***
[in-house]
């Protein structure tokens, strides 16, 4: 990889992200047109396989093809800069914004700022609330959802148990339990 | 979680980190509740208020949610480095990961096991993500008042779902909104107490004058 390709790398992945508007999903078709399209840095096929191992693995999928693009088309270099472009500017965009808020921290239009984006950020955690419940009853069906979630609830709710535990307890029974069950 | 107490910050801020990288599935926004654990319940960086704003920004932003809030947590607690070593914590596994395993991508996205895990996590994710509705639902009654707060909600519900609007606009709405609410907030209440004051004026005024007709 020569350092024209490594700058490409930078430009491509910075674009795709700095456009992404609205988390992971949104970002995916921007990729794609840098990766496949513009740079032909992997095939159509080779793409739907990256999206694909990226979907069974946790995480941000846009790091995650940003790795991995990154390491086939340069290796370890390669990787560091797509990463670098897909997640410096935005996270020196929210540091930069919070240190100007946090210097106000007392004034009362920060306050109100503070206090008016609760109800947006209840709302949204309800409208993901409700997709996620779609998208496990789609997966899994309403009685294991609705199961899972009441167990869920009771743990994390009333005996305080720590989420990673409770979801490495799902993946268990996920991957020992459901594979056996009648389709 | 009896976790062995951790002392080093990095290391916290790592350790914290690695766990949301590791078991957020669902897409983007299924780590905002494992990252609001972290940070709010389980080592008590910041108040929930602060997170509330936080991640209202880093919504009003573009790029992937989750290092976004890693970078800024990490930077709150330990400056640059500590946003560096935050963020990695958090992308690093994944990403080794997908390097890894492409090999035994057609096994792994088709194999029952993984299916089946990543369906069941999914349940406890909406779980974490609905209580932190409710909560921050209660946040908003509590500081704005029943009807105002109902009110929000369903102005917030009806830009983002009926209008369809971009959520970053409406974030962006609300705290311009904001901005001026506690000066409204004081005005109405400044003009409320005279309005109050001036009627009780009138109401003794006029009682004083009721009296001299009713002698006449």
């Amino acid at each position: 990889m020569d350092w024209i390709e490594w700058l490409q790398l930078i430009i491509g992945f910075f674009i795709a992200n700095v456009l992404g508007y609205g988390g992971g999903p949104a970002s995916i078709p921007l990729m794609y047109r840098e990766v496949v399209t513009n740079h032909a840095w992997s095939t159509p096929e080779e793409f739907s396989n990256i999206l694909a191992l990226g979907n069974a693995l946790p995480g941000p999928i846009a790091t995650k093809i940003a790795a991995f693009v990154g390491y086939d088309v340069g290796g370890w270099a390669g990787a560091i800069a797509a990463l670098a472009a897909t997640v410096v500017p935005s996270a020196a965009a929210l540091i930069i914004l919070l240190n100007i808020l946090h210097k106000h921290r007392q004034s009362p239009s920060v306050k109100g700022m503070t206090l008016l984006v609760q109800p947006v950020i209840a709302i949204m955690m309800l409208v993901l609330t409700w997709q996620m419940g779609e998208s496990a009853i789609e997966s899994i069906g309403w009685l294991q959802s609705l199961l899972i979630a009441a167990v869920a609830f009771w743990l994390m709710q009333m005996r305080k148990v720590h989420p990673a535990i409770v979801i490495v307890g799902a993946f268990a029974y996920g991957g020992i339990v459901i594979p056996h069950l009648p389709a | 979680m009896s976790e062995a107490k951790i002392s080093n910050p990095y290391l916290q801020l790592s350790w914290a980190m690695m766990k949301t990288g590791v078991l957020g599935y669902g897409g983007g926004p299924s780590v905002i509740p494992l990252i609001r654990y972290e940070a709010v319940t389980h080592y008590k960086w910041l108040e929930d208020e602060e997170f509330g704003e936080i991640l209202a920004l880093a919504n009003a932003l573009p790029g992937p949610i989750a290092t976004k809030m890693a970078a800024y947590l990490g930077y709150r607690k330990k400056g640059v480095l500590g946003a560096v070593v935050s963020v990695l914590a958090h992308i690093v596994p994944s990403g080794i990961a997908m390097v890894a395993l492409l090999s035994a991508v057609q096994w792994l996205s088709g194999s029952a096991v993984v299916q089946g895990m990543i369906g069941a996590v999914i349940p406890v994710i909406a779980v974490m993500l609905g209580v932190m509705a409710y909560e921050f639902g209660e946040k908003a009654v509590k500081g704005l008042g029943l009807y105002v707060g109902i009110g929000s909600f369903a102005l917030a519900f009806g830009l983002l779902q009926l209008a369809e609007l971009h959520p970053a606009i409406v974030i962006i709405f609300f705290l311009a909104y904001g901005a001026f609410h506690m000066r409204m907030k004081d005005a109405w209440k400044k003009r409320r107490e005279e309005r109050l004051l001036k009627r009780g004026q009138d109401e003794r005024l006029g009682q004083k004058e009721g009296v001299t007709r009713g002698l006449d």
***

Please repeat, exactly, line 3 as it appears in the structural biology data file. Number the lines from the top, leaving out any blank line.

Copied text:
């Amino acid at each position: 990889m020569d350092w024209i390709e490594w700058l490409q790398l930078i430009i491509g992945f910075f674009i795709a992200n700095v456009l992404g508007y609205g988390g992971g999903p949104a970002s995916i078709p921007l990729m794609y047109r840098e990766v496949v399209t513009n740079h032909a840095w992997s095939t159509p096929e080779e793409f739907s396989n990256i999206l694909a191992l990226g979907n069974a693995l946790p995480g941000p999928i846009a790091t995650k093809i940003a790795a991995f693009v990154g390491y086939d088309v340069g290796g370890w270099a390669g990787a560091i800069a797509a990463l670098a472009a897909t997640v410096v500017p935005s996270a020196a965009a929210l540091i930069i914004l919070l240190n100007i808020l946090h210097k106000h921290r007392q004034s009362p239009s920060v306050k109100g700022m503070t206090l008016l984006v609760q109800p947006v950020i209840a709302i949204m955690m309800l409208v993901l609330t409700w997709q996620m419940g779609e998208s496990a009853i789609e997966s899994i069906g309403w009685l294991q959802s609705l199961l899972i979630a009441a167990v869920a609830f009771w743990l994390m709710q009333m005996r305080k148990v720590h989420p990673a535990i409770v979801i490495v307890g799902a993946f268990a029974y996920g991957g020992i339990v459901i594979p056996h069950l009648p389709a | 979680m009896s976790e062995a107490k951790i002392s080093n910050p990095y290391l916290q801020l790592s350790w914290a980190m690695m766990k949301t990288g590791v078991l957020g599935y669902g897409g983007g926004p299924s780590v905002i509740p494992l990252i609001r654990y972290e940070a709010v319940t389980h080592y008590k960086w910041l108040e929930d208020e602060e997170f509330g704003e936080i991640l209202a920004l880093a919504n009003a932003l573009p790029g992937p949610i989750a290092t976004k809030m890693a970078a800024y947590l990490g930077y709150r607690k330990k400056g640059v480095l500590g946003a560096v070593v935050s963020v990695l914590a958090h992308i690093v596994p994944s990403g080794i990961a997908m390097v890894a395993l492409l090999s035994a991508v057609q096994w792994l996205s088709g194999s029952a096991v993984v299916q089946g895990m990543i369906g069941a996590v999914i349940p406890v994710i909406a779980v974490m993500l609905g209580v932190m509705a409710y909560e921050f639902g209660e946040k908003a009654v509590k500081g704005l008042g029943l009807y105002v707060g109902i009110g929000s909600f369903a102005l917030a519900f009806g830009l983002l779902q009926l209008a369809e609007l971009h959520p970053a606009i409406v974030i962006i709405f609300f705290l311009a909104y904001g901005a001026f609410h506690m000066r409204m907030k004081d005005a109405w209440k400044k003009r409320r107490e005279e309005r109050l004051l001036k009627r009780g004026q009138d109401e003794r005024l006029g009682q004083k004058e009721g009296v001299t007709r009713g002698l006449d």